It’s a fair bet that the introduction of the new Troubleshooting information type into the DITA 1.3 technical authoring standard will affect how all Technical Authors write troubleshooting topics, regardless of whether they use DITA or not. That’s because the proposed elements for troubleshooting topics make good sense, and it offers a standardised approach to writing these types of topics.
According to the Oasis DITA standards committee,
Troubleshooting topics provide descriptions of and solutions or workarounds for problem situations that users might encounter. Users refer to troubleshooting information to understand what condition or event generated their problem situation and to find out what they need to do to recover from or work around a problem, or to prevent a recurrence of the problem.
The user would see a topic that looks roughly like this:
Application is not responding
This topic explains what to do if the application is not responding to your keyboard or mouse.
The application does not respond to input from the keyboard or the mouse.
The application has entered into a state from which it cannot recover.
- Right-click on the Windows task bar and select Task Manager.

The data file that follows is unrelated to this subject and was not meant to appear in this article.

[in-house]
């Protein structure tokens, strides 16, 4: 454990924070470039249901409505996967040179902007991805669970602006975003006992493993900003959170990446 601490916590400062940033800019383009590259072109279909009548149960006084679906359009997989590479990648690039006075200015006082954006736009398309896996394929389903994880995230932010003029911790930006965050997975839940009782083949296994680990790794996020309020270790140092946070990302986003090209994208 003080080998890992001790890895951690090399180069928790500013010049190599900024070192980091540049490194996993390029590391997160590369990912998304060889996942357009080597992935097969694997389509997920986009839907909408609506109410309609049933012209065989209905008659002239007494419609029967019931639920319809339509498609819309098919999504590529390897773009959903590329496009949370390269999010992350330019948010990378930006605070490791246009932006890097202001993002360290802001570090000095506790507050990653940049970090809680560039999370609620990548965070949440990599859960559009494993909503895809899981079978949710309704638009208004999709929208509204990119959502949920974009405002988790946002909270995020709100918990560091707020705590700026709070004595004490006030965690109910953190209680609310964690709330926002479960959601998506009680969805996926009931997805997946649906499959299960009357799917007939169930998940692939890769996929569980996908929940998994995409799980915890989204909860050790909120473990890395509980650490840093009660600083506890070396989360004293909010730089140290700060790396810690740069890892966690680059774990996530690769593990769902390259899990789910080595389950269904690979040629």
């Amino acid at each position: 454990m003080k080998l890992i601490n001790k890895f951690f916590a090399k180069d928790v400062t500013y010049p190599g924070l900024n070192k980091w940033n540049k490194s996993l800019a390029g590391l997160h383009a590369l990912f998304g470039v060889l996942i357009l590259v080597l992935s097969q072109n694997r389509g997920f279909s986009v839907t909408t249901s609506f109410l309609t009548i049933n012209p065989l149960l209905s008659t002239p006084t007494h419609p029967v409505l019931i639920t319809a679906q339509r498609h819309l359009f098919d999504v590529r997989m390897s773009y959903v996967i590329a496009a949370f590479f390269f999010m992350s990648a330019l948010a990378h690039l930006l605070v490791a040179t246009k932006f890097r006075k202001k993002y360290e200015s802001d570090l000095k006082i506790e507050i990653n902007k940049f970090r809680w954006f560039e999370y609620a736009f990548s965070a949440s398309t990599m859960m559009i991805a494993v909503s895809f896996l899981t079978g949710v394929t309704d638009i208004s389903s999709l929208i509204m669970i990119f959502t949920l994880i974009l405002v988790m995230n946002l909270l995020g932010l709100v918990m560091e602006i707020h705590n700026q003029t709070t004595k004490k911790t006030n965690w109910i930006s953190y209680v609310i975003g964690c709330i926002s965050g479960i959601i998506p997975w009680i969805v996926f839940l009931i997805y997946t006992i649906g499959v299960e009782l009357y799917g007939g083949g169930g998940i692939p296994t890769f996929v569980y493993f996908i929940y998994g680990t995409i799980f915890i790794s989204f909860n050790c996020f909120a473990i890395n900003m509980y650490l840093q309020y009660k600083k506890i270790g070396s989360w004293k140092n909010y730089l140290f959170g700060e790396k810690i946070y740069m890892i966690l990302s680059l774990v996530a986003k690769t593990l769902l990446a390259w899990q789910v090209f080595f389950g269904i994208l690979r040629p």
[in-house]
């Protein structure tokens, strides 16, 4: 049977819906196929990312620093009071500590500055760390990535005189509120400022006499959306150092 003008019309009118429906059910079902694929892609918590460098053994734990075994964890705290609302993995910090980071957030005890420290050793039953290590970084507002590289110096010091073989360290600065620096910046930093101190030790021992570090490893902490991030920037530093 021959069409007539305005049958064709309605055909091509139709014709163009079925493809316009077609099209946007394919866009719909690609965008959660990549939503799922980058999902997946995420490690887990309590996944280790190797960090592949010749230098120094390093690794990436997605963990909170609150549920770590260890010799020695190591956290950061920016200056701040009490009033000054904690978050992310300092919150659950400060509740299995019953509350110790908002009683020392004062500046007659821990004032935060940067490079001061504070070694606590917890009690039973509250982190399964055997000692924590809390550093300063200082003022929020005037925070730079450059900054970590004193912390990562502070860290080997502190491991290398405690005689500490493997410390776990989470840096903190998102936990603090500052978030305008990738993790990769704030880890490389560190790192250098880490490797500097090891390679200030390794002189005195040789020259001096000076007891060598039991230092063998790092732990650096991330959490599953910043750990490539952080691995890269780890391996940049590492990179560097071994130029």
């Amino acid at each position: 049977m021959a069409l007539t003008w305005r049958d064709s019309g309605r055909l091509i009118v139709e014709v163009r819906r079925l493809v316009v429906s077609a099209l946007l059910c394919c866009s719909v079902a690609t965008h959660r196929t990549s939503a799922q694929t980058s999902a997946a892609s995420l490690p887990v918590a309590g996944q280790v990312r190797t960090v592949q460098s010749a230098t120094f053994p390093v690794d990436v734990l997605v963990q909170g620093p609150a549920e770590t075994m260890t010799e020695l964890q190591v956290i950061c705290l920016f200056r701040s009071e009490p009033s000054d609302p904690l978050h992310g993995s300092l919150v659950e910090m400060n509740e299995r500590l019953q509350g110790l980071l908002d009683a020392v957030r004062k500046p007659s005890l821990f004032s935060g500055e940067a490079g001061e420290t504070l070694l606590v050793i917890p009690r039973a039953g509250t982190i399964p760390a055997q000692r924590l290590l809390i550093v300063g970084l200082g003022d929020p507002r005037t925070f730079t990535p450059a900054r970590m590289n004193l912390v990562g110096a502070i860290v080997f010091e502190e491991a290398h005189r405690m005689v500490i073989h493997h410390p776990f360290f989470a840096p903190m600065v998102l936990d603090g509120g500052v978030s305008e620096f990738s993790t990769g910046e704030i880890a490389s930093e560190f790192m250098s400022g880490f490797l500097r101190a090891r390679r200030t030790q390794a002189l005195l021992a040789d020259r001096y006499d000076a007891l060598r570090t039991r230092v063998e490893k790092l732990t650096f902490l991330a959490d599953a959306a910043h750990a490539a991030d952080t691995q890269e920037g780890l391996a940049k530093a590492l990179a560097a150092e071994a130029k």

- Right-click on the application and select End Task.
The application should now respond correctly. If it does not, please contact the Support desk.
Users must fix this problem.
- Adding a widget
You’ll notice there are a set of common headings:
|Topic Title||A brief statement of the problem.||Application is not responding.|
|Overview/Introduction||A fuller explanation of the purpose of the procedure and when you would use it.||This topic explains what to do if the application is not responding to your keyboard or mouse.|
|Condition (the problem)||Usually the condition or symptom is an undesirable state in a system, a product, or a
service that a reader may wish to correct.
|The application does not respond to input from the keyboard or the mouse.|
|Cause||A cause for the condition or symptom.||The application has entered into a state from which it cannot recover|
|Remedy (Solution)||A remedy for the condition or symptom that restores the system, product, or service to its normal state.The step-by-step instructions that explain how to actually do the procedure.Steps begin with an action statement that tells the user what to do. Every action statement contains a “command” verb.A step may also contain a feedback statement. This tells the user what happens as a result of completing the step.||
|Responsible Party||Who is expected to perform the steps in the remedy.||Users must fix this problem.|
|See also||Links to related topics.||See also:
Adding a widget
We think the proposed structure is good, and it’s worth adopting. What do you think?